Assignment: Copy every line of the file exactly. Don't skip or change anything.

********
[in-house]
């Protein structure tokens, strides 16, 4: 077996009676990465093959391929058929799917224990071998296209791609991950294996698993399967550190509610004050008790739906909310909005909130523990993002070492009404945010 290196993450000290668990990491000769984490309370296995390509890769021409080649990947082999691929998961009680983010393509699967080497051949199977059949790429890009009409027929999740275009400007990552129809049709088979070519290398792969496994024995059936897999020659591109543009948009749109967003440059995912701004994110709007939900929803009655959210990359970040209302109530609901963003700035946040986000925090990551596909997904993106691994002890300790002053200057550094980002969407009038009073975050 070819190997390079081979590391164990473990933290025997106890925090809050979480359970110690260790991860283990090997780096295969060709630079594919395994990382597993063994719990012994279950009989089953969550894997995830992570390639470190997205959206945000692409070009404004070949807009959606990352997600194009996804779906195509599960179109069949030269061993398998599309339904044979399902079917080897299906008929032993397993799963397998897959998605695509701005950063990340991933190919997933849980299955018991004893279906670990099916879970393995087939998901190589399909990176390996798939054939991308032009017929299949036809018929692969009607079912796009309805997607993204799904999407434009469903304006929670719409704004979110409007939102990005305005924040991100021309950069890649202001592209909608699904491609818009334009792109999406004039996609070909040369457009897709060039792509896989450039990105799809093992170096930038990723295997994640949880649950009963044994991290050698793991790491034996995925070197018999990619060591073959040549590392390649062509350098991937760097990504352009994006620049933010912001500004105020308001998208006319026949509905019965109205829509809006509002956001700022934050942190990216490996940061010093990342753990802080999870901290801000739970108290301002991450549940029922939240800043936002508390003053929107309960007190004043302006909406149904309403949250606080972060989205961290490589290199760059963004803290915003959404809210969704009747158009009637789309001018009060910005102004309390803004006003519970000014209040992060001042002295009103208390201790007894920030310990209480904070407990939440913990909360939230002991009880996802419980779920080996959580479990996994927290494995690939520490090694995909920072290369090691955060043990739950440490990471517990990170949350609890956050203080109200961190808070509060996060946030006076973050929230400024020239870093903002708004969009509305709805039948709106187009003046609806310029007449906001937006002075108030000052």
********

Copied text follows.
[in-house]
């Protein structure tokens, strides 16, 4: 077996009676990465093959391929058929799917224990071998296209791609991950294996698993399967550190509610004050008790739906909310909005909130523990993002070492009404945010 290196993450000290668990990491000769984490309370296995390509890769021409080649990947082999691929998961009680983010393509699967080497051949199977059949790429890009009409027929999740275009400007990552129809049709088979070519290398792969496994024995059936897999020659591109543009948009749109967003440059995912701004994110709007939900929803009655959210990359970040209302109530609901963003700035946040986000925090990551596909997904993106691994002890300790002053200057550094980002969407009038009073975050 070819190997390079081979590391164990473990933290025997106890925090809050979480359970110690260790991860283990090997780096295969060709630079594919395994990382597993063994719990012994279950009989089953969550894997995830992570390639470190997205959206945000692409070009404004070949807009959606990352997600194009996804779906195509599960179109069949030269061993398998599309339904044979399902079917080897299906008929032993397993799963397998897959998605695509701005950063990340991933190919997933849980299955018991004893279906670990099916879970393995087939998901190589399909990176390996798939054939991308032009017929299949036809018929692969009607079912796009309805997607993204799904999407434009469903304006929670719409704004979110409007939102990005305005924040991100021309950069890649202001592209909608699904491609818009334009792109999406004039996609070909040369457009897709060039792509896989450039990105799809093992170096930038990723295997994640949880649950009963044994991290050698793991790491034996995925070197018999990619060591073959040549590392390649062509350098991937760097990504352009994006620049933010912001500004105020308001998208006319026949509905019965109205829509809006509002956001700022934050942190990216490996940061010093990342753990802080999870901290801000739970108290301002991450549940029922939240800043936002508390003053929107309960007190004043302006909406149904309403949250606080972060989205961290490589290199760059963004803290915003959404809210969704009747158009009637789309001018009060910005102004309390803004006003519970000014209040992060001042002295009103208390201790007894920030310990209480904070407990939440913990909360939230002991009880996802419980779920080996959580479990996994927290494995690939520490090694995909920072290369090691955060043990739950440490990471517990990170949350609890956050203080109200961190808070509060996060946030006076973050929230400024020239870093903002708004969009509305709805039948709106187009003046609806310029007449906001937006002075108030000052």